After getting judgment against the plaintiff for a debt, and substantial repayment of it by him, the defendant issued a writ of execution for the full amount of the debt, in consequence of which the plaintiff was arrested by the sheriff’s officers. . .
Cited – Johnson v Emerson 1871
Cleasby B recognised that the tort of malicious prosecution could be committed in the malicious presentation of a winding up petition. The effect of presentation of such a petition was immediately damaging to the company which was the subject of the . .
Cited – Quartz Hill Consolidated Gold Mining Co v Eyre CA 1883
The court considered whether an action lay without proof of special damage for maliciously presenting a winding up petition.
Held: There was. Though there was no general cause of action for maliciously bringing civil proceedings without . .
Cited – The Walter D Wallet 1893
The vessel was arrested by a defendant who had been, but no longer was, a part owner of the vessel, having forgotten or forgotten the importance of that fact.
Held: Procuring the wrongful arrest of a ship can found a cause of action similar to . .
Cited – Clissold v Cratchley CA 1910
A solicitor had sued out a Writ of fi.fa on an order in favour of his client, unaware that the debt had been paid at the country office of the solicitor, prior to the writ being issued.
Held: An action in tort will be available for setting in . .
Cited – Roy v Prior HL 1970
The court considered an alleged tort of maliciously procuring an arrest. The plaintiff had been arrested under a bench warrant issued as a result of evidence given by the defendant. He sued the defendant for damages for malicious arrest.
Held: . .
Cited – Mayor of Bradford v Pickles HL 29-Jul-1895
The plaintiffs sought an injunction to prevent the defendant interfering with the supply of water to the city. He would have done so entirely by actions on his own land.
Held: The plaintiffs could have no property in the water until it came on . .
Cited – Williamson v The Attorney General of Trinidad and Tobago PC 3-Sep-2014
(Trinidad and Tobago) The claimant had been held after arrest on suspicion of theft. He was held for several months before the case was dismissed, the posecution having made no apparent attempt to further the prosecution. He appealed against refusal . .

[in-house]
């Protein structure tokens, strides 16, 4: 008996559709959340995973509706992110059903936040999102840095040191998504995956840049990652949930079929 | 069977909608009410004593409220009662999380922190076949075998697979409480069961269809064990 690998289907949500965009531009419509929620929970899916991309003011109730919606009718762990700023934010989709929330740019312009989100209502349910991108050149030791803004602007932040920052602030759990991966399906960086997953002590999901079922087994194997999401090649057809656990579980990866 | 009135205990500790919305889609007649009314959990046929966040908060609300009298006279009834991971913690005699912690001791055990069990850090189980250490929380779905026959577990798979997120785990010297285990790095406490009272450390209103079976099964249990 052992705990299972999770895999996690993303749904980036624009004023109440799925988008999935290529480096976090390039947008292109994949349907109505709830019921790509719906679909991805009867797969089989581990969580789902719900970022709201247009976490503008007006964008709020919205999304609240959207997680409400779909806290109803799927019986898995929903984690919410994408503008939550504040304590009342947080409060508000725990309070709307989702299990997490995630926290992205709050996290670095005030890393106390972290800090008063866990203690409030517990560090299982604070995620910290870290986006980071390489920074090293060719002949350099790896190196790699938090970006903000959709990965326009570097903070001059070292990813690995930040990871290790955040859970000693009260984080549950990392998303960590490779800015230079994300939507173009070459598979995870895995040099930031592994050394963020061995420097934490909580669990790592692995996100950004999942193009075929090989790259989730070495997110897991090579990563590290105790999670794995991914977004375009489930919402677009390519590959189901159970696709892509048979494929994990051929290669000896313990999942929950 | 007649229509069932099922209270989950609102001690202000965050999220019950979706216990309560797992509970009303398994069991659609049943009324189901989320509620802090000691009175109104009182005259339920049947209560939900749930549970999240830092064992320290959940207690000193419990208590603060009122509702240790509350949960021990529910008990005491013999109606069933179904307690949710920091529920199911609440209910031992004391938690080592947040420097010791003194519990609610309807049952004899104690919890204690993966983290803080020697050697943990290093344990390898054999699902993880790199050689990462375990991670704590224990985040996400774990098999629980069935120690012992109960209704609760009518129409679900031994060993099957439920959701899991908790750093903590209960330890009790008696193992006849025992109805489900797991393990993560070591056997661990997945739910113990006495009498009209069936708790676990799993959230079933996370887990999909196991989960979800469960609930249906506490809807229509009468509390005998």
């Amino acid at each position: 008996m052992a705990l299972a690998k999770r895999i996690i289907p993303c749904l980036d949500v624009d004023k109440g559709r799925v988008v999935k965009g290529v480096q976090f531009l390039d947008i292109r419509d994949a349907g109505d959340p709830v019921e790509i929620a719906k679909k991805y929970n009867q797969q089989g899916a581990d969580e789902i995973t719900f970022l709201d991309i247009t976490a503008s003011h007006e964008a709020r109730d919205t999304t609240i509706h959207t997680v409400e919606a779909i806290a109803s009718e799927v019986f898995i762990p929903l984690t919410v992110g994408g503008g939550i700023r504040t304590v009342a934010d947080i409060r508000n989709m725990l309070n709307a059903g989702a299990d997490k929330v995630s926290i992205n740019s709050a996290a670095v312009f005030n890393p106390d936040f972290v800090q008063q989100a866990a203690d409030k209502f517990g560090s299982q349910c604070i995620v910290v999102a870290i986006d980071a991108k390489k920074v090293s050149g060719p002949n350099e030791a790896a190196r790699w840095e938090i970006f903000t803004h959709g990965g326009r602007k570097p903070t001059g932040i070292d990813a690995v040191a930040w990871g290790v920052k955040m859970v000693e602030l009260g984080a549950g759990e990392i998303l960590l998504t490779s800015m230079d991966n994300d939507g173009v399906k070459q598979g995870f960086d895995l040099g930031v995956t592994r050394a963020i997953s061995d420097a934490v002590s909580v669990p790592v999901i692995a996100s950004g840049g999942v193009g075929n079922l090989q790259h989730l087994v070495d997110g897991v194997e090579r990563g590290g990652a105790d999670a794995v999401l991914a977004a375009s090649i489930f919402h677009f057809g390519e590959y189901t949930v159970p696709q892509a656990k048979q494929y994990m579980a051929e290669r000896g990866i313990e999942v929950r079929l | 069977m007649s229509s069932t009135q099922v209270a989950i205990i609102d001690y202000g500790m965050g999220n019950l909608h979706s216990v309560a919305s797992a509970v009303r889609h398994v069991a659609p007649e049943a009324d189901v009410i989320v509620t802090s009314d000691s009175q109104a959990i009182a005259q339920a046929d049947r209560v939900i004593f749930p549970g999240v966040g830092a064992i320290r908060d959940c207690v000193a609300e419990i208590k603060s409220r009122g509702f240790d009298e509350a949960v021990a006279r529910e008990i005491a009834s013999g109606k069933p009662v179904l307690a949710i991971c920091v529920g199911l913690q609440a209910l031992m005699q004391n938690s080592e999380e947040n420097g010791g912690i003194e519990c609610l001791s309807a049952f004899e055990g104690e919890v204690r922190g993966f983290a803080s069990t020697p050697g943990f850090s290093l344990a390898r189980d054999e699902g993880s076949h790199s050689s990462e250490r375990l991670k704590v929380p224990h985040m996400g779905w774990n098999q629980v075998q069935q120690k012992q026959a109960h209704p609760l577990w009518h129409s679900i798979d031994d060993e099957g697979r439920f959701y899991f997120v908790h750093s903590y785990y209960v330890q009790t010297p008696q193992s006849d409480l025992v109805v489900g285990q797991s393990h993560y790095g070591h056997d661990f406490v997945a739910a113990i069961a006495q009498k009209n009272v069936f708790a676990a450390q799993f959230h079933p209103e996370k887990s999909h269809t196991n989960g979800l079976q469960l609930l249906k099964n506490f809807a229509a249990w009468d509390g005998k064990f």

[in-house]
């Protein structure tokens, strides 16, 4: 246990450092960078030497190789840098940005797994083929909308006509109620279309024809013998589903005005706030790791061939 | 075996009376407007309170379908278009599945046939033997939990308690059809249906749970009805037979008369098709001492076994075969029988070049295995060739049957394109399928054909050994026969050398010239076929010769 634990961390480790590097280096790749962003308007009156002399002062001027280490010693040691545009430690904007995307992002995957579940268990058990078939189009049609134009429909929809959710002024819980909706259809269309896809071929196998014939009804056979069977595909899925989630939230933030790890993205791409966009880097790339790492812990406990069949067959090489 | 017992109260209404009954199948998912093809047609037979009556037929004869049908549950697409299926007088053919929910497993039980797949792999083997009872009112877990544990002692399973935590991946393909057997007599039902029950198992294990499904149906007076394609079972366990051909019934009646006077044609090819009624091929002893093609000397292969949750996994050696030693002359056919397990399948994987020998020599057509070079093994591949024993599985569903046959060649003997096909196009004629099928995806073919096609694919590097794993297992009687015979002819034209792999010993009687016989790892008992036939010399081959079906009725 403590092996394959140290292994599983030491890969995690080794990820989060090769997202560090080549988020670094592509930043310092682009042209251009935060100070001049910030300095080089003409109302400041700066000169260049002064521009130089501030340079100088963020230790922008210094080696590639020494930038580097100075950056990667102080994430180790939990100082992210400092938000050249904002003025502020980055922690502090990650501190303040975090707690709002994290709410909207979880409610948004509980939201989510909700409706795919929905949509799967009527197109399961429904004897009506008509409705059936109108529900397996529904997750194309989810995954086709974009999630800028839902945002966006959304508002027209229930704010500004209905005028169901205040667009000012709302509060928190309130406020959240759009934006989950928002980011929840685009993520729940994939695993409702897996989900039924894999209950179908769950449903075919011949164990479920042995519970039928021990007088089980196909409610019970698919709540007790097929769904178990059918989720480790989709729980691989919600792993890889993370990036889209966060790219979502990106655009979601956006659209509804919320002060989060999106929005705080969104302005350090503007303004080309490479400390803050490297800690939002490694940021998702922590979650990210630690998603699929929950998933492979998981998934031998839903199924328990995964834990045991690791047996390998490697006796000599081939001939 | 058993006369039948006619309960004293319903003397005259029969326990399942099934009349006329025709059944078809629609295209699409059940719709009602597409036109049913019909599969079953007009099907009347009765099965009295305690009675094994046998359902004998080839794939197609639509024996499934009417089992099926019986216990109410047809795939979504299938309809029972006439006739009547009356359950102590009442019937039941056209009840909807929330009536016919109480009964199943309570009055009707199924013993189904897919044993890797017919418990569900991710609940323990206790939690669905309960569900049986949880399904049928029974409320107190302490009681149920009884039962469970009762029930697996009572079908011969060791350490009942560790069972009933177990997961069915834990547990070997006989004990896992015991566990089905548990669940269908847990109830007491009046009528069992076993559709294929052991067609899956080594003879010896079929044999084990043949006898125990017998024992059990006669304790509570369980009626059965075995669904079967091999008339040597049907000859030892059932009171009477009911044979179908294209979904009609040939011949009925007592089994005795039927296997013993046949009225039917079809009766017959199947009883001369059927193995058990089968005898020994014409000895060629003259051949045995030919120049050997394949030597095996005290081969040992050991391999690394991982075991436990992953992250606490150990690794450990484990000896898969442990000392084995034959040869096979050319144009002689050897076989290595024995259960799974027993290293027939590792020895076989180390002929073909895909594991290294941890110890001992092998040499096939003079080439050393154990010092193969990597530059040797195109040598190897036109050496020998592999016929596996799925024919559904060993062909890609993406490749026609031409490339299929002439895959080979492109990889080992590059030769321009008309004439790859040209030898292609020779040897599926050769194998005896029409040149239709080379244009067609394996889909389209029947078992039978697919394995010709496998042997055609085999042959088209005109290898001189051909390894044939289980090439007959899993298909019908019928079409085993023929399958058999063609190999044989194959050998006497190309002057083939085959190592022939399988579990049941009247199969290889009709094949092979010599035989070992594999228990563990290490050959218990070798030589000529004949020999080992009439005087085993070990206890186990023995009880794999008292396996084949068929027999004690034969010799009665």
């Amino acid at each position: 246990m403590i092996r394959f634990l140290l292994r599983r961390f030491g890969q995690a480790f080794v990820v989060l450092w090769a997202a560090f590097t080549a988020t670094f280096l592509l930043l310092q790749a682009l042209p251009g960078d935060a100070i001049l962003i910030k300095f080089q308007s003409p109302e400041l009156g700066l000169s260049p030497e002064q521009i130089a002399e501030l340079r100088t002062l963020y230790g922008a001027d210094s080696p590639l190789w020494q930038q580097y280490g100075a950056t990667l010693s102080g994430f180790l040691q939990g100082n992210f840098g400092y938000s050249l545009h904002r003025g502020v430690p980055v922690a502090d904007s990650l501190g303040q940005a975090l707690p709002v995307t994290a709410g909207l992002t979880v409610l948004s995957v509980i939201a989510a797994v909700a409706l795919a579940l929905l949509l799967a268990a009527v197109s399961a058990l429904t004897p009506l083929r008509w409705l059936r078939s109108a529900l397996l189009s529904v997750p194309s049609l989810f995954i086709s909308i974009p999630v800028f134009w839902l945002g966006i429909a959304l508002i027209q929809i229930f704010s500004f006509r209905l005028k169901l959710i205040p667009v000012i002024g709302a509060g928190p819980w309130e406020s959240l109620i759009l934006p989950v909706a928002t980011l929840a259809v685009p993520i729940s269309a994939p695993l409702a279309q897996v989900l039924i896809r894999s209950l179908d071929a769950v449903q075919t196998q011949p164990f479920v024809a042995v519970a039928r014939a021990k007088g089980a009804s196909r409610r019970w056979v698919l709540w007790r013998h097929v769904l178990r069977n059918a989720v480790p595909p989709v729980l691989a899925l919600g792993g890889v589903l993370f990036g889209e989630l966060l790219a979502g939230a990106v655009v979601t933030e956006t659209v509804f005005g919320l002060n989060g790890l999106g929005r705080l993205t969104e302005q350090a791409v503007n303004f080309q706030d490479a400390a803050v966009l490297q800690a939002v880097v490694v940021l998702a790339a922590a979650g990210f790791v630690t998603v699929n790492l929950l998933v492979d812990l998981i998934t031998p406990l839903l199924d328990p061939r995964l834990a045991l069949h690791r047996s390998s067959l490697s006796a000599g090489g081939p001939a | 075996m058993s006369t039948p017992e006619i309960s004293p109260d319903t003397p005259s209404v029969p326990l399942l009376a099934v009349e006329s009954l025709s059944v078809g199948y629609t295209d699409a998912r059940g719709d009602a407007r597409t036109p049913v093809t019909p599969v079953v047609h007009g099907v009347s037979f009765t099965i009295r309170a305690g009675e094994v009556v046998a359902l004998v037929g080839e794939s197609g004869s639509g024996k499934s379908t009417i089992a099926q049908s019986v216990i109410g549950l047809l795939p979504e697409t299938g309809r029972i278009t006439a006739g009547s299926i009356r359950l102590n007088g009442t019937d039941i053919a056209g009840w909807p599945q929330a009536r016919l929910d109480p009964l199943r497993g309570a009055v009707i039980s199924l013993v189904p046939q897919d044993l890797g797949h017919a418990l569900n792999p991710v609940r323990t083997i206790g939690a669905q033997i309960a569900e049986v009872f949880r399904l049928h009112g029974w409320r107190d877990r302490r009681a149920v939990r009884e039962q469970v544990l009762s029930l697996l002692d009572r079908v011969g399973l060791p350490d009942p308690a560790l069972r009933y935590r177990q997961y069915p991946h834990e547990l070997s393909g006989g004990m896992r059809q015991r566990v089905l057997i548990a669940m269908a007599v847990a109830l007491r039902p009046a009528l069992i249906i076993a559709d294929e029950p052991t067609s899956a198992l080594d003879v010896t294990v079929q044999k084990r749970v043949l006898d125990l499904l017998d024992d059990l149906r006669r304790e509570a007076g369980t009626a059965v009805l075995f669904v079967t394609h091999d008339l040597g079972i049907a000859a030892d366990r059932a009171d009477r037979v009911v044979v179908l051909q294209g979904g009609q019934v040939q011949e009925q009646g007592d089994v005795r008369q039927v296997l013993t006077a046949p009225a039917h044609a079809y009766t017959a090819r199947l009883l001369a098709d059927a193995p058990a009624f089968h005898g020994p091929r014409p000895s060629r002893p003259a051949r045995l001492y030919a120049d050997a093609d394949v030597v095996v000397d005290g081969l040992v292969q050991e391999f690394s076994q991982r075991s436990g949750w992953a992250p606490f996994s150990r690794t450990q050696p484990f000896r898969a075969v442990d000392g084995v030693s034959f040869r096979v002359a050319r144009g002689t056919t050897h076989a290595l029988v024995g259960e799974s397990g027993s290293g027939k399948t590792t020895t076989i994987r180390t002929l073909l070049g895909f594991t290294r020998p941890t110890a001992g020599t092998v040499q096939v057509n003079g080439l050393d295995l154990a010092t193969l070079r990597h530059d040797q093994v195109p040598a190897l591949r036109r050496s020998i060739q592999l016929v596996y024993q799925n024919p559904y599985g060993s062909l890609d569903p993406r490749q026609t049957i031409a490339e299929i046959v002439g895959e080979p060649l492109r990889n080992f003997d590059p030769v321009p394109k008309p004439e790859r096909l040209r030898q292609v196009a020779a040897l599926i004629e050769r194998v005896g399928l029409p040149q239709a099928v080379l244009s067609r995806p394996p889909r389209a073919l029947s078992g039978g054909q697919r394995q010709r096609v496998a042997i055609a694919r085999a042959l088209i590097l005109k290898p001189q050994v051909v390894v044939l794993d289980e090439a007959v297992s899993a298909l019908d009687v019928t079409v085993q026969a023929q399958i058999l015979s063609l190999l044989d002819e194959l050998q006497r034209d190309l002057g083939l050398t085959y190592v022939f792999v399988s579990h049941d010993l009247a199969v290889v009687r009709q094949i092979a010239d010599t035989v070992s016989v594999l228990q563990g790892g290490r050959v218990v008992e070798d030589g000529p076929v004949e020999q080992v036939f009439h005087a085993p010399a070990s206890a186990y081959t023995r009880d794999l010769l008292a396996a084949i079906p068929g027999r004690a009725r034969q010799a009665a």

Cited – Singh v Moorlands Primary School and Another CA 25-Jul-2013
The claimant was a non-white head teacher, alleging that her school governors and local authority had undermined and had ‘deliberately endorsed a targeted campaign of discrimination, bullying, harassment and victimisation’ against her as an Asian . .
Cited – Crawford v Jenkins CA 24-Jul-2014
The parties had divorced but acrimony continued. H now complained of his arrests after allegations from his former wife that he had breached two orders. He had been released and no charges followed. The court had ruled that W’s complaints were . .
Not Followed – Willers v Gubay ChD 15-May-2015
The court was asked whether the tort of malicious prosecution of civil proceedings is known to English law.
Held: The Crawfod Adjusters case should not be followed: ‘If I am not bound by Gregory, then I see no reason for departing from the . .
Cited – Willers v Joyce and Another (Re: Gubay (Deceased) No 1) SC 20-Jul-2016
Parties had been involved in an action for wrongful trading. This was not persisted with but the claimant sought damages saying that the action was only part of a campaign to do him harm. This appeal raised the question whether the tort of malicious . .
Cited – Willers v Joyce and Another (Re: Gubay (Deceased) No 2) SC 20-Jul-2016
The Court was asked whether and in what circumstances a lower court may follow a decision of the Privy Council which has reached a different conclusion from that of the House of Lords (or the Supreme Court or Court of Appeal) on an earlier occasion. . .
These lists may be incomplete.
Updated: 04 January 2021; Ref: scu.510849